Over the last six years, Mandiant analysts have reported a reduction in the median breach detection time from 416 days (2012) to 99 days (2017). And while, on the surface, this looks positive, it worryingly corresponds to an increase in the percentage of breaches reported by internal sources from 6% (2012) to 47% (2017), during the period in which we have seen a massive boom in ransomware innovation and activity. 

So, I wonder, if ransomware attacks are leading to an increase in the percentage of internal breach notifications, and driving the median breach detection time down, thanks to their sheer volume and overt nature, how long are the covert attacks going undetected, before ransomware actors start leveraging their Tactics, Techniques and Procedures (TTPs), alerting us to the failings of our security architectures and policies, forcing us to make a change?

Until we see broader adoption of machine learning for discovering new threats, more automated sharing of threat intelligence between security vendors and security products, and the ability to leverage the network to shut down attacks at the source, we have to ask ourselves – is ransomware the tripflare in the modern cyberwar that we can’t afford not to have?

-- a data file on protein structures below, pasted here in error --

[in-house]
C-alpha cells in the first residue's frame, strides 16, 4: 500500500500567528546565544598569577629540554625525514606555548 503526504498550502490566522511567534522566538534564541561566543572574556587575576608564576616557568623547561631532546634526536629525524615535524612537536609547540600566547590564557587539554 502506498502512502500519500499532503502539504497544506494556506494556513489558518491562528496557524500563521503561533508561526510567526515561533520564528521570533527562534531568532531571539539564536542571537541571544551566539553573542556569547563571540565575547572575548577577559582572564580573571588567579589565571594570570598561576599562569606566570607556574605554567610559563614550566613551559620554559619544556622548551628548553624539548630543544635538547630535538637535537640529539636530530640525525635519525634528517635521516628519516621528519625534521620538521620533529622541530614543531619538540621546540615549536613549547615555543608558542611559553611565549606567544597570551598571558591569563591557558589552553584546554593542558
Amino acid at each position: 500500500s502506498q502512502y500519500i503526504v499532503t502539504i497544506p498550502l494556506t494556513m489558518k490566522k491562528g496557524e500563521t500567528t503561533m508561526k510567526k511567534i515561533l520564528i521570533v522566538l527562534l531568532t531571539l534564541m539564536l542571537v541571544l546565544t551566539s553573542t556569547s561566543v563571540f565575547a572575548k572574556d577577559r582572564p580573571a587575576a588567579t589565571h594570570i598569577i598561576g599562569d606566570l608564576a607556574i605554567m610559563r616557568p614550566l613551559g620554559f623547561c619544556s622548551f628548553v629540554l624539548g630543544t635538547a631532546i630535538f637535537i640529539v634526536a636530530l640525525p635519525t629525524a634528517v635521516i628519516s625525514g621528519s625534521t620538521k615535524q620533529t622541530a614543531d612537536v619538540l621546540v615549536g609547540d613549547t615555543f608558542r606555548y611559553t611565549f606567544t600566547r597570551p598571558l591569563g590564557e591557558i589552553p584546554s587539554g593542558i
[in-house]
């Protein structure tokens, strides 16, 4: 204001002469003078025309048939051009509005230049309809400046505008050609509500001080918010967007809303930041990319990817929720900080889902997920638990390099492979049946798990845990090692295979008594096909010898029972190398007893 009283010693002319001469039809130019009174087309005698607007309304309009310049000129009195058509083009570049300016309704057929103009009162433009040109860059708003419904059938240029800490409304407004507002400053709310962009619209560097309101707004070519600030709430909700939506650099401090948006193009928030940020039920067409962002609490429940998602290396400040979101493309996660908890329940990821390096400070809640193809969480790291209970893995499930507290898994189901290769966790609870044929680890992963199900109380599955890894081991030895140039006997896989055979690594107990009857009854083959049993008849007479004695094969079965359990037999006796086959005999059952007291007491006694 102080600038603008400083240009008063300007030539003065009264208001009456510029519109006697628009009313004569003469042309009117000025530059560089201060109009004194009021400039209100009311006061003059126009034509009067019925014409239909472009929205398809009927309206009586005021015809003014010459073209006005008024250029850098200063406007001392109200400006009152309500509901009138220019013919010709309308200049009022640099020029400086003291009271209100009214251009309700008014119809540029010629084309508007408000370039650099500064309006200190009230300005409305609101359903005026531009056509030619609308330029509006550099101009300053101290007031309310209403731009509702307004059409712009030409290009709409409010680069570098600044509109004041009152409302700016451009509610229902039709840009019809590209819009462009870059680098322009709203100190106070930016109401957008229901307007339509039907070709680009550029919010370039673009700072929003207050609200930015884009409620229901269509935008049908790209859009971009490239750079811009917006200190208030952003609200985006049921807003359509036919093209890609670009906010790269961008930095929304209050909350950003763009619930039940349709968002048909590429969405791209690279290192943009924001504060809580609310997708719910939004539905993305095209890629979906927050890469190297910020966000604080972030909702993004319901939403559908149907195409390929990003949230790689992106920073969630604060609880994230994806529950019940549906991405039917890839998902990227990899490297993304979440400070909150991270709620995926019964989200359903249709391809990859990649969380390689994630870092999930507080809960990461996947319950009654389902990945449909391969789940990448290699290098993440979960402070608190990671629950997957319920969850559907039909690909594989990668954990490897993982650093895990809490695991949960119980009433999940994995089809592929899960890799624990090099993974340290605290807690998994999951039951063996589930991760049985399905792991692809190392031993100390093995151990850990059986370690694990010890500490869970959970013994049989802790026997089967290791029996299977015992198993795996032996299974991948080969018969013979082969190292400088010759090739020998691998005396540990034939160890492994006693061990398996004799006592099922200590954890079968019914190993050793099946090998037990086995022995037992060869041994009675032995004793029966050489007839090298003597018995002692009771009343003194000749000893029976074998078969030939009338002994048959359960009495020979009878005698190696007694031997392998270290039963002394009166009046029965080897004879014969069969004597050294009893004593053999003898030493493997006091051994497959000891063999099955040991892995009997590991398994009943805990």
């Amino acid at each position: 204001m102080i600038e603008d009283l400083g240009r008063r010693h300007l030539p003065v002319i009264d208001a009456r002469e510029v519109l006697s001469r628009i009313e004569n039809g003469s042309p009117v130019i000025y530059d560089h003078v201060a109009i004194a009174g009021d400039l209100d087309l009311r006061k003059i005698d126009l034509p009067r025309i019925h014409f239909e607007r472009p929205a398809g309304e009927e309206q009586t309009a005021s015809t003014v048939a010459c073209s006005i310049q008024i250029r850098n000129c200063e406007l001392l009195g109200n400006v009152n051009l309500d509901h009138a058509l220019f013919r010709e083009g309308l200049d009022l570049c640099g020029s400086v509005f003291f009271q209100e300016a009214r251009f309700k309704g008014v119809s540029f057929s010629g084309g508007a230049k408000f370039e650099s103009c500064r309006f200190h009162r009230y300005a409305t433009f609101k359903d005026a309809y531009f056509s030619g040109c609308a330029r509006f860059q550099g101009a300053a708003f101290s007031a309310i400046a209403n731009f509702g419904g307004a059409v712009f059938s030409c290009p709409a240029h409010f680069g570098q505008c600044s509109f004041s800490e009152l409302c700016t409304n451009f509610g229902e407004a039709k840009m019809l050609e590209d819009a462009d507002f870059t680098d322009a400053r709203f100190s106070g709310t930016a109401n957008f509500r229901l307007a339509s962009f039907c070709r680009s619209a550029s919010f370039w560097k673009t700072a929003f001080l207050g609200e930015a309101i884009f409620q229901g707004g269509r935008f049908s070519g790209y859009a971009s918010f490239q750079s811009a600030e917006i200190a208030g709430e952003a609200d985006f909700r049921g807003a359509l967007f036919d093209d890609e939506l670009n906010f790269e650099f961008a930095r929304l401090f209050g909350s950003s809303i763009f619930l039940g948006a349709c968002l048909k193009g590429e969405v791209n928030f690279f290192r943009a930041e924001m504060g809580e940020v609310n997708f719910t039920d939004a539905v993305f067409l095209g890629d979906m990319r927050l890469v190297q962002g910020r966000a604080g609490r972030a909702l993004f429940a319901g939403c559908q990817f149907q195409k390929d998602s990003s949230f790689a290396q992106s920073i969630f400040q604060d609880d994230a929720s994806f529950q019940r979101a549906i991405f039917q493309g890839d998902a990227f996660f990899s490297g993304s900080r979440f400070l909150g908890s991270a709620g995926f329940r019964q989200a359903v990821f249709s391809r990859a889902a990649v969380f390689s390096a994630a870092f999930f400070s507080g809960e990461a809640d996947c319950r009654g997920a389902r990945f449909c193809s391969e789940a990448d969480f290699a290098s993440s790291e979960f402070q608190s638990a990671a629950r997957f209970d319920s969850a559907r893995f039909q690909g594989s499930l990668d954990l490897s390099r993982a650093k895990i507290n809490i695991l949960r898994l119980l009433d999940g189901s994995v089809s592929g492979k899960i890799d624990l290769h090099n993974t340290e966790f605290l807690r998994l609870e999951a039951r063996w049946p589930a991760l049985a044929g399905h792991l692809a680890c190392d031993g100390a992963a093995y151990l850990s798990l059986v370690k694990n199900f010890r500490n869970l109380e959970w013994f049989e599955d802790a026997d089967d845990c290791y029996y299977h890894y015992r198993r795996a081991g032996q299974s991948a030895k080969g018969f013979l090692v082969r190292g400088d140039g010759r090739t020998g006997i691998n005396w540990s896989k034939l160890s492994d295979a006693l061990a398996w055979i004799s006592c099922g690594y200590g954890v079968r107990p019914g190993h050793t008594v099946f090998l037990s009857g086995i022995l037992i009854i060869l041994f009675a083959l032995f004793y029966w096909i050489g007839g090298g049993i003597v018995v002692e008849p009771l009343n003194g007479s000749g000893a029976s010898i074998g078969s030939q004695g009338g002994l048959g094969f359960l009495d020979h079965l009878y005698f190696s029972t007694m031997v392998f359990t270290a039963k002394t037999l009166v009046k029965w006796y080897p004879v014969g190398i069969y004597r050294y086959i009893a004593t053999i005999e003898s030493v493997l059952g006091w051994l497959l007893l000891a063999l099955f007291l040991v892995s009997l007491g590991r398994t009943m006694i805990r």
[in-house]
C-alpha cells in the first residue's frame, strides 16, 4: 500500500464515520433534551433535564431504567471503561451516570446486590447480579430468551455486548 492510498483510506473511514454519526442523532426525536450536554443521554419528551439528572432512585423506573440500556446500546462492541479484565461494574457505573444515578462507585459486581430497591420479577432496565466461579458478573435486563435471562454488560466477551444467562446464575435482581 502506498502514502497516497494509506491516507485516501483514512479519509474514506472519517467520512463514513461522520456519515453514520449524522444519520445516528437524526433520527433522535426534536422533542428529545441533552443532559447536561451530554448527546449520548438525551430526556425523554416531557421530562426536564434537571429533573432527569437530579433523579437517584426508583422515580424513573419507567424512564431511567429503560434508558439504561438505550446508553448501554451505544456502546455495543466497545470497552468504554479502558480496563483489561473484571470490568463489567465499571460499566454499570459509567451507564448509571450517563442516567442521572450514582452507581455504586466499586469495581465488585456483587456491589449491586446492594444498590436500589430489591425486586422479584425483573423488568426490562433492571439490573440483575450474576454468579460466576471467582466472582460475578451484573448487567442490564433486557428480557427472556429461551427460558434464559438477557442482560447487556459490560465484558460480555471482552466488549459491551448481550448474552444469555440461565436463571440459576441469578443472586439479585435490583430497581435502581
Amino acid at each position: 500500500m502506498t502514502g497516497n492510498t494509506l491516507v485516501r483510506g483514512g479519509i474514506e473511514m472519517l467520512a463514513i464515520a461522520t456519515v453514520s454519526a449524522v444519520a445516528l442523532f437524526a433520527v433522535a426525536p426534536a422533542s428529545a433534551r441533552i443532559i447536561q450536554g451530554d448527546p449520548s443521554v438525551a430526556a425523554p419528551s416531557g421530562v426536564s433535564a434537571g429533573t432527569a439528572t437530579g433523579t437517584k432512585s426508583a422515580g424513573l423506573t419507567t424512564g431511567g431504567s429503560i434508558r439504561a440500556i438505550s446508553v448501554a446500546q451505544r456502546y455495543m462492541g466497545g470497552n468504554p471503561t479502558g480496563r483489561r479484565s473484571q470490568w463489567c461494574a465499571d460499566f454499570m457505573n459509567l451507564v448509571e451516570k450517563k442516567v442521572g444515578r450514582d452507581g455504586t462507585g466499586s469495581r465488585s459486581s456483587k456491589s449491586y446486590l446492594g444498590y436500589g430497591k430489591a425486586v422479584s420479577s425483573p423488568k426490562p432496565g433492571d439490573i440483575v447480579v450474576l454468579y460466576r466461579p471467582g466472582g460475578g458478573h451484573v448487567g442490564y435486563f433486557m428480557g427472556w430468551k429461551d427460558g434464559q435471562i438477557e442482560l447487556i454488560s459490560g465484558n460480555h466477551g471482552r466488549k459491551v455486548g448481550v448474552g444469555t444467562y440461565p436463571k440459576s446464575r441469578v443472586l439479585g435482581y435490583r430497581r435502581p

Brett White is a Senior Security Specialist with Juniper Networks in Australia.  He is a trained pen tester and ethical hacker who is passionate about leveraging threat intelligence to help educate people on the current threat landscape, improve their cyber-hygiene, and ... View Full Bio
Comment  | 
Print  | 
More Insights
Comments
Newest First  |  Oldest First  |  Threaded View
REISEN1955
50%
50%
REISEN1955,
User Rank: Ninja
8/23/2017 | 10:08:17 AM
If anything ....
Lack of solid, tested backup and restore protocols.  I have argued for some time that encrypted files on workstation or server are the functional same as a drive crash or OS failure.  Workstations generally far easier to restore, local backup of data less so as rules change all over the place.  SERVERS should have reliable, tested plans for data restoration IF drives or infrastructure fails.  Ransomware is thus EASY to defeat.  WHY go so crazy?  Because many firms DO NOT have these plans in place.  Thus, IT staff works 24/7 for 2 weeks not knowing what they are doing at 2 am.  Sad.